"What we are not doing, what I have no interest in doing, is running GM," the president said, adding that the company will be run by a private board of directors and management team. "They, and not the government, will call the shots and make the decisions about how to turn this company around."
Founded in 1908, General Motors was the biggest automaker in the world for 77 years, until it was supplanted by Toyota in 2007. Some of GM's best-known cars and trucks were sold under the Chevrolet, GMC, Pontiac and Saturn brands. But in its bankruptcy filing on Monday, the company said it has $172.81 billion in debt and $82.29 billion in assets.
GM's bankruptcy filing is the fourth-largest in U.S. history.
"Today marks a defining moment in the reinvention of GM as a leaner, more customer-focused, and more cost-competitive company that, above all, can quickly generate winning bottom line results," GM President and CEO Fritz Henderson said in a statement on the company's Web site. "The economic crisis has caused enormous disruption in the auto industry, but with it has come the opportunity for us to reinvent our business."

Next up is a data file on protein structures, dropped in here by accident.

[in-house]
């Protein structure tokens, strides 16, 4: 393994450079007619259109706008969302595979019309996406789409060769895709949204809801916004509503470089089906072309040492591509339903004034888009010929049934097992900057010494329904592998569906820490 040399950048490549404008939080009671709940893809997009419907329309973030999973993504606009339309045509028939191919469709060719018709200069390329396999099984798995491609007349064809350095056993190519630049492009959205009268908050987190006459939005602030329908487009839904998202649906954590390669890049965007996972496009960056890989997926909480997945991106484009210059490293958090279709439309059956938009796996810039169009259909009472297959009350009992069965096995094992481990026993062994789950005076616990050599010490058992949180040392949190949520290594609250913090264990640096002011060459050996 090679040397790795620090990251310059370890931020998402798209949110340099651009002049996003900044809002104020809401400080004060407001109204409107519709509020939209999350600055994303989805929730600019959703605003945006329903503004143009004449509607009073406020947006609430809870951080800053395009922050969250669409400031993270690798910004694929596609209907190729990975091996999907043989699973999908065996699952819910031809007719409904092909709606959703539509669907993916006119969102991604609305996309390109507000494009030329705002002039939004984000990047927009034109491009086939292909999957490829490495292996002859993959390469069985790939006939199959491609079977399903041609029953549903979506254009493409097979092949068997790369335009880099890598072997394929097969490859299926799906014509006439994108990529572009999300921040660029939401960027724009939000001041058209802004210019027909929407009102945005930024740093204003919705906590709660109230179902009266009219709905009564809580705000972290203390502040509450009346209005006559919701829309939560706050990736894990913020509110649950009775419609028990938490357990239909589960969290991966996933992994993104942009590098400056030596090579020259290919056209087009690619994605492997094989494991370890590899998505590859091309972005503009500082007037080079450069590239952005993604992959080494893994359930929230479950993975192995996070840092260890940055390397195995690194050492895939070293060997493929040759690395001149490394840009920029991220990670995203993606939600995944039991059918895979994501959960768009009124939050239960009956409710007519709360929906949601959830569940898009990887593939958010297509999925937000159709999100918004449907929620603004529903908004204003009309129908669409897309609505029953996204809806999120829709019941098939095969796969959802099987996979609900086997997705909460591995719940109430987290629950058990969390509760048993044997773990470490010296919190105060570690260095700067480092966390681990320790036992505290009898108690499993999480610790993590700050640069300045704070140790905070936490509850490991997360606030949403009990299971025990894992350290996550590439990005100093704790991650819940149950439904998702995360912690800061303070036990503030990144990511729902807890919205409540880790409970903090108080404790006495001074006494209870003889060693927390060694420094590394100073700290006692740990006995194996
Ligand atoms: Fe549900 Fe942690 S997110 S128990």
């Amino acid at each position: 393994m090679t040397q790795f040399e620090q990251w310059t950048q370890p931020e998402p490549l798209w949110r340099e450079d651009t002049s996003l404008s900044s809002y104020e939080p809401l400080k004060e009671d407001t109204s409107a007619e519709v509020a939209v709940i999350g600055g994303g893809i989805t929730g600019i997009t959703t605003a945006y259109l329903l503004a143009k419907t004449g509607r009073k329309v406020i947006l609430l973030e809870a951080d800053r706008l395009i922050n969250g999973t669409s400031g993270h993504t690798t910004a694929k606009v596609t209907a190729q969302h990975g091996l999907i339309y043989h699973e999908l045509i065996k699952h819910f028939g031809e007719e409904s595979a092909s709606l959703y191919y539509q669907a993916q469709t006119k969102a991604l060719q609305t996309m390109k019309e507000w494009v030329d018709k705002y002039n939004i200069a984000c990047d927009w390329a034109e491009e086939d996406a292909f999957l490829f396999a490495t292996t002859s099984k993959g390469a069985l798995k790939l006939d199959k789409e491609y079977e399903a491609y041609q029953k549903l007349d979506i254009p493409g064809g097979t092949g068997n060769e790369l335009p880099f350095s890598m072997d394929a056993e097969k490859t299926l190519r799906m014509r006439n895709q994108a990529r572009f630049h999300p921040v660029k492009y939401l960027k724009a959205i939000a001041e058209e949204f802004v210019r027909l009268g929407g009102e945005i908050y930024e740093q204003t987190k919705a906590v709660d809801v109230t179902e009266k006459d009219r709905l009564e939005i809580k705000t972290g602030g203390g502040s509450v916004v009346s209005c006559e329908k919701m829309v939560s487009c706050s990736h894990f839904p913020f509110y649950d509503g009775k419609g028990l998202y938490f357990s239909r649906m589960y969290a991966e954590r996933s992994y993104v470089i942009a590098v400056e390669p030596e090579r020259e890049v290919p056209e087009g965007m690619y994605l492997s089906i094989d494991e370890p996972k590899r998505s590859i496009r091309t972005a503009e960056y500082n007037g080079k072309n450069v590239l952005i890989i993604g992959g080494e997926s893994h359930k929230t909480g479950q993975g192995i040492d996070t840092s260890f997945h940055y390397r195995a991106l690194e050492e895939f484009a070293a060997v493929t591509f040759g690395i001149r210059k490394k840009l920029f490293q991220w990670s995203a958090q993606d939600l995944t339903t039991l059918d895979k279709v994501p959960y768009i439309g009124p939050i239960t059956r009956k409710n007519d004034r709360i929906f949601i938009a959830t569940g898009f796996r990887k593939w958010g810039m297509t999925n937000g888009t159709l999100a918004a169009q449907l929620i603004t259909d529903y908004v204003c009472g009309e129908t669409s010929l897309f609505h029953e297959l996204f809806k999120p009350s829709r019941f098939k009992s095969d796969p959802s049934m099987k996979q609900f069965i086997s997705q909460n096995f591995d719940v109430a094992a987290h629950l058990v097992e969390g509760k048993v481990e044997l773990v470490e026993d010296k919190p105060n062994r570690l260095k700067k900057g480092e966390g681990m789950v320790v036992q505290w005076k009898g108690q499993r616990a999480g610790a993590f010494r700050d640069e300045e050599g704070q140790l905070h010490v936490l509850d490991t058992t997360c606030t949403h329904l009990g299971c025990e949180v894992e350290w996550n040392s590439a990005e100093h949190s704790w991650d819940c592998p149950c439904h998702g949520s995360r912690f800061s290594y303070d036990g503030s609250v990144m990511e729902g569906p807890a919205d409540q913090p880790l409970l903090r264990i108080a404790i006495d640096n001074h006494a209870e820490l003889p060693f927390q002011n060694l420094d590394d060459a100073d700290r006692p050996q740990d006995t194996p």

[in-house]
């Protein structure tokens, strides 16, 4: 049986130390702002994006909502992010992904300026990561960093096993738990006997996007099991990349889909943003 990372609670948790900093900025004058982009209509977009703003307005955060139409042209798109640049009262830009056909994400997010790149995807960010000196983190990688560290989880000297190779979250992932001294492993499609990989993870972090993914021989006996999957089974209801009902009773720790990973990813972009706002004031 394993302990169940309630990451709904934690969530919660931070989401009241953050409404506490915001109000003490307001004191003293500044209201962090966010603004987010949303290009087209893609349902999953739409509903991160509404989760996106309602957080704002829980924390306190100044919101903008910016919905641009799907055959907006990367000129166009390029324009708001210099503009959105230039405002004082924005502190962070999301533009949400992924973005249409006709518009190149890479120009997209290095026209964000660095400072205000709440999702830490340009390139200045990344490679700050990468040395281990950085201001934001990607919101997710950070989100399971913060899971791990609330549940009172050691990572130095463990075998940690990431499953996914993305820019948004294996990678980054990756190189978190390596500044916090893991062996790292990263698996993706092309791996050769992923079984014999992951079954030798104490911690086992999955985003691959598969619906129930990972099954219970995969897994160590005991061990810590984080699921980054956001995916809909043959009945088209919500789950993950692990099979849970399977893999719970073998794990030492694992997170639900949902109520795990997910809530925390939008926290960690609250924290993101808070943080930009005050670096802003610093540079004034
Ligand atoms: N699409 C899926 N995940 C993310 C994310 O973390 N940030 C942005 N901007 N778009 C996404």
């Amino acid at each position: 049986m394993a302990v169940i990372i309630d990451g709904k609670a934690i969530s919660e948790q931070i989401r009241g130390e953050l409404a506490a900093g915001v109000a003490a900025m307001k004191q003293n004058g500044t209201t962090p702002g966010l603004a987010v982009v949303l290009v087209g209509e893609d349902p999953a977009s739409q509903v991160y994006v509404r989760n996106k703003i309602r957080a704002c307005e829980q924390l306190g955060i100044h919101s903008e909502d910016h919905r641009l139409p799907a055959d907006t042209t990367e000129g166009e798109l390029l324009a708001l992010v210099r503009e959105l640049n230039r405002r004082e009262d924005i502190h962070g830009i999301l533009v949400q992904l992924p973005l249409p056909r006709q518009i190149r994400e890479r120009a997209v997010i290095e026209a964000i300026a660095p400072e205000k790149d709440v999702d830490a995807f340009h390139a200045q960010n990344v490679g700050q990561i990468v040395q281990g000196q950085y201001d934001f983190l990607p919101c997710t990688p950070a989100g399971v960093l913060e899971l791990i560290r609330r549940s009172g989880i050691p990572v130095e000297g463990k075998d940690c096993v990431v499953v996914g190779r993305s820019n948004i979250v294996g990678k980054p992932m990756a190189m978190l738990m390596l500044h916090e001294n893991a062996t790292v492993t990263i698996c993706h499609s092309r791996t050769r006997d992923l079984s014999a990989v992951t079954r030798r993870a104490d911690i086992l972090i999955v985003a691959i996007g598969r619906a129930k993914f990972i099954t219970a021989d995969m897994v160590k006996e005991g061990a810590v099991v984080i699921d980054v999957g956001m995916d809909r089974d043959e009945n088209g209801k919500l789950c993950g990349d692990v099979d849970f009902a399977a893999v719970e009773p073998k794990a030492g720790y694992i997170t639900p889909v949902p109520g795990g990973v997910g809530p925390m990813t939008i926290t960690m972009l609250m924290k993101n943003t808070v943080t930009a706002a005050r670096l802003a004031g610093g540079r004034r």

In addition to the $30 billion in new funding that Obama pledged to help the 100-year-old company retool, Canada and Ontario provincial government are lending GM $9.5 billion in exchange for 11.7 percent of the reorganized company's common shares. Canadian Prime Minister Stephen Harper said the move was necessary to protect Canadian jobs. "The Canada-U.S. auto sector is heavily integrated, and a viable GM will provide long-term security for thousands of Canadians who work for suppliers, research and development institutions, and other supporting industries," Harper said in a statement.